Roadworks work for the economy
By SAUL CHERNOSBridges Construction Infrastructure Roads
As inflation rises, and with it, economic uncertainty, here are five projects to watch as construction continues across Canada.
When Doug Ford’s Conservative government was re-elected in Ontario this past June, that province’s on-again, offagain plan to build Highway 413, a new route across the north end of the Greater Toronto Area, received a significant boost; or so it seemed.
Over the years the 59-kilometre corridor has had its ups and downs. It has been touted for its potential to ease gridlock yet derided for the environmental footprint it would leave across a sensitive greenbelt that successive governments have pledged to protect.
During the month-long campaign, pundits billed the vote as a referendum about the highway, which would skirt around Brampton and Vaughan. However, with information about species at risk living along the proposed route coming to light after the election, the project remains on precarious ground.
Still, despite a range of environmental, economic and geopolitical pressures, many road, bridge and tunnel projects remain ongoing and look to keep road crews busy across Canada over the next few years. While not an exhaustive list, the following spotlights and profiles in five regions across the country help highlight some of the ongoing prospects for roadbuilding that will be happening in the coming years.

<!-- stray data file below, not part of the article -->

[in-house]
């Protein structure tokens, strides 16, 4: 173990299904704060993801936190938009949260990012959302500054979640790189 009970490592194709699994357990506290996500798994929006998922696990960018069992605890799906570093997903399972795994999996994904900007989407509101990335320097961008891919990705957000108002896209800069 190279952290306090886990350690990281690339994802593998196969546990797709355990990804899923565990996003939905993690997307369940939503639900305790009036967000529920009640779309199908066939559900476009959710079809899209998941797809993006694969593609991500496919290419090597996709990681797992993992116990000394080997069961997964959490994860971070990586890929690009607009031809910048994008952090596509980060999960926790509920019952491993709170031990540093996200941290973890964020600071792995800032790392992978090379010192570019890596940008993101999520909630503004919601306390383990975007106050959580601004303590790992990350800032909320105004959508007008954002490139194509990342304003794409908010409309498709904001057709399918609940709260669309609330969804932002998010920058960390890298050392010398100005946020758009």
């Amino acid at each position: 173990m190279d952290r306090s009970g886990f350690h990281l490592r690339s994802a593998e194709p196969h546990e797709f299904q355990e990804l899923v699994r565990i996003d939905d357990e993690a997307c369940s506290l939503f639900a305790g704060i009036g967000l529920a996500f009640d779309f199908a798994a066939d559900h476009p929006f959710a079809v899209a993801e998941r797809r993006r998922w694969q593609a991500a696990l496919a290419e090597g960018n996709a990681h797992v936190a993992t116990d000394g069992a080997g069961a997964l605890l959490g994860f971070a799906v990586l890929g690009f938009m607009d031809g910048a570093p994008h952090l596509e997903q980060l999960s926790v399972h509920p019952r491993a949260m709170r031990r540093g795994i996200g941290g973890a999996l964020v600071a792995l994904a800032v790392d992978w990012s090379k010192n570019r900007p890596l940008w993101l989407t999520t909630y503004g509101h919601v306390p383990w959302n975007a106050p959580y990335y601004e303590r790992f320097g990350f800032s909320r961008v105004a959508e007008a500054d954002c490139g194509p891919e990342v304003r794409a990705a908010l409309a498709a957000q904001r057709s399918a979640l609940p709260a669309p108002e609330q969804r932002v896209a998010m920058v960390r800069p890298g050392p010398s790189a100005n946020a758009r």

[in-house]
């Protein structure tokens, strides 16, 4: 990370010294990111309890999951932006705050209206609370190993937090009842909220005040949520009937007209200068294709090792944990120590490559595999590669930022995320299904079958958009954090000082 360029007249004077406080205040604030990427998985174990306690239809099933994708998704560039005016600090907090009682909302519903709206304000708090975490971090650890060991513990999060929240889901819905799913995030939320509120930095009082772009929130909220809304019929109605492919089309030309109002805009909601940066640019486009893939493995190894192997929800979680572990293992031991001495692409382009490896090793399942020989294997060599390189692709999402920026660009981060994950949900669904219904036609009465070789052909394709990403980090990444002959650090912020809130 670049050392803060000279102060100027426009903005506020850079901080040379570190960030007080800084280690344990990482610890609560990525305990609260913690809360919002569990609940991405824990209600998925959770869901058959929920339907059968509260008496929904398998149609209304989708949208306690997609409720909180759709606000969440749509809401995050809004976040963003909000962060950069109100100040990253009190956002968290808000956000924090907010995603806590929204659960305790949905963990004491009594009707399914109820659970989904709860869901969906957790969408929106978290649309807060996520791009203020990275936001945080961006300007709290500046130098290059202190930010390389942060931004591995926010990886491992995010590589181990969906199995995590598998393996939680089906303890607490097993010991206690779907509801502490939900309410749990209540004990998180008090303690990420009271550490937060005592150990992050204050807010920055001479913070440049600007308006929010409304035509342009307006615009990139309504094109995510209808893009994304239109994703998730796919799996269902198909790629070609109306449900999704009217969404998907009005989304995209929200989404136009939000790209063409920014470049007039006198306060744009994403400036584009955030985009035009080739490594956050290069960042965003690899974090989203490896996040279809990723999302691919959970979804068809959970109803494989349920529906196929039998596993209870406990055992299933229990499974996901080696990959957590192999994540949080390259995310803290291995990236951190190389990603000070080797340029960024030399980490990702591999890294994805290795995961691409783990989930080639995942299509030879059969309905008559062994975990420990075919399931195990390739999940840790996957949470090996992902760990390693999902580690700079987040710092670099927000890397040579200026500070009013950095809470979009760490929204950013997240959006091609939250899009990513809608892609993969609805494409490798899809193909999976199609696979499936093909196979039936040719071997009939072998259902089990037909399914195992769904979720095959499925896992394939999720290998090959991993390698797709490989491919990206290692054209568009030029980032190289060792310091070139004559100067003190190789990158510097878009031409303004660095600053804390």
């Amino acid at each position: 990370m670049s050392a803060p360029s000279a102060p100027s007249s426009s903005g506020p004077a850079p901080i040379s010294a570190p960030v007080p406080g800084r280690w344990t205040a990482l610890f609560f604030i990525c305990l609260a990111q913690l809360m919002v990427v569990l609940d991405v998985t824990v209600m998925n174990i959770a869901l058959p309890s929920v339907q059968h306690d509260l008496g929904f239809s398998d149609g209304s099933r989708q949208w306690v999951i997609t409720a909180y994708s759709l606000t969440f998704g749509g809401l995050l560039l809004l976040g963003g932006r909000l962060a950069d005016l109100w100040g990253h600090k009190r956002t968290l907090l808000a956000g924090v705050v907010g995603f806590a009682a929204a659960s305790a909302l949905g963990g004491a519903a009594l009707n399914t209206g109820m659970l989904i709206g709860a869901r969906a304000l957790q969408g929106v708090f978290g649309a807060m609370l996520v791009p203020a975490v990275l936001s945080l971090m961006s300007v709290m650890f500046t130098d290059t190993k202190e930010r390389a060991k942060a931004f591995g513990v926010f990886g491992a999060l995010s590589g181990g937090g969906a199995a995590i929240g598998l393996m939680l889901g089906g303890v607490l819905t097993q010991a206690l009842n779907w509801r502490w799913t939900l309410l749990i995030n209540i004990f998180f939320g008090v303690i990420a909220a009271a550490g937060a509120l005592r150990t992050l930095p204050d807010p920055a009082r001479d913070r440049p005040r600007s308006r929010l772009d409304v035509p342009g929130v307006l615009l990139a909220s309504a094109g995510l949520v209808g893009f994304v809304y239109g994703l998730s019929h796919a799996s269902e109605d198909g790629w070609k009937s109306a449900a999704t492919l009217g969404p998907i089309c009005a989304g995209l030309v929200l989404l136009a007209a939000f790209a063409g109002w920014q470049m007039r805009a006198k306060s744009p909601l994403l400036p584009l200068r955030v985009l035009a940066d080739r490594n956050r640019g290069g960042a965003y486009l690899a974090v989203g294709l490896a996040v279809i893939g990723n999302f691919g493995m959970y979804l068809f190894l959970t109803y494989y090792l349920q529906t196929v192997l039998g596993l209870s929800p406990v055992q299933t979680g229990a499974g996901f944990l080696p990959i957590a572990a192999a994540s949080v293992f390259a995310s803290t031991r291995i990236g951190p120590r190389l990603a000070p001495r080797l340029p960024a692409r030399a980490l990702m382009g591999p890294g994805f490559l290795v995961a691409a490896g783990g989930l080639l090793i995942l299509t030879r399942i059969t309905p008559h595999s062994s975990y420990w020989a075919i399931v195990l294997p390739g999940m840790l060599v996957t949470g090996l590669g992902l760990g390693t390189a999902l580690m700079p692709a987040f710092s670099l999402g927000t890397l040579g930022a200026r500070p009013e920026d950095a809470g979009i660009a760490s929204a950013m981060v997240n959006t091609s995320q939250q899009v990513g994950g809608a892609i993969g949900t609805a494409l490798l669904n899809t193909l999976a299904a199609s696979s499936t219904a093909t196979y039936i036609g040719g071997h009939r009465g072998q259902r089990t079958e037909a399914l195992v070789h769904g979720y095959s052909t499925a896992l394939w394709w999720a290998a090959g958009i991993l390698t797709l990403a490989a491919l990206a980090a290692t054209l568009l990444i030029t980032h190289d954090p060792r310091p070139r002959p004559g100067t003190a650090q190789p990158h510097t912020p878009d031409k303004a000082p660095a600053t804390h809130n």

BRITISH COLUMBIA: HIGHWAY 1
Construction of the Highway 99 Tunnel, rebuilding flood-damaged highways, and multiple side-road projects are keeping B.C. roadbuilders busy, but Highway 1 continues to lead the way as a multi-year road improvement endeavour.
The details vary by segment, but the overall goal is to improve safety and expand one lane in each direction to two while building barriers and landscaped medians to support a 100 kph speed limit. Much of the work also includes expanding brake check areas, adding acceleration and deceleration lanes, improving passing opportunities to accommodate increased traffic, and enhancing active transportation.
Work is being completed in phases and has been underway for nearly a decade. Segments immediately east of Kamloops are long done, and a two-kilometre stretch east of Revelstoke at Illecillewaet was finished in November 2021. Construction is also progressing on new four-laning segments in Chase and Salmon Arm.
Three phases of work through Kicking Horse Canyon have similarly widened 21 kilometres of narrow, winding two-lane highway across some of Canada’s most mountainous terrain, and a $440.6-million design and build contract has been awarded to Kicking Horse Canyon Constructors for a fourth 4.8-km section. The consortium for this segment includes Aecon Group, Parsons and Emil Anderson Construction. Work is slated for substantial completion in winter 2023-24.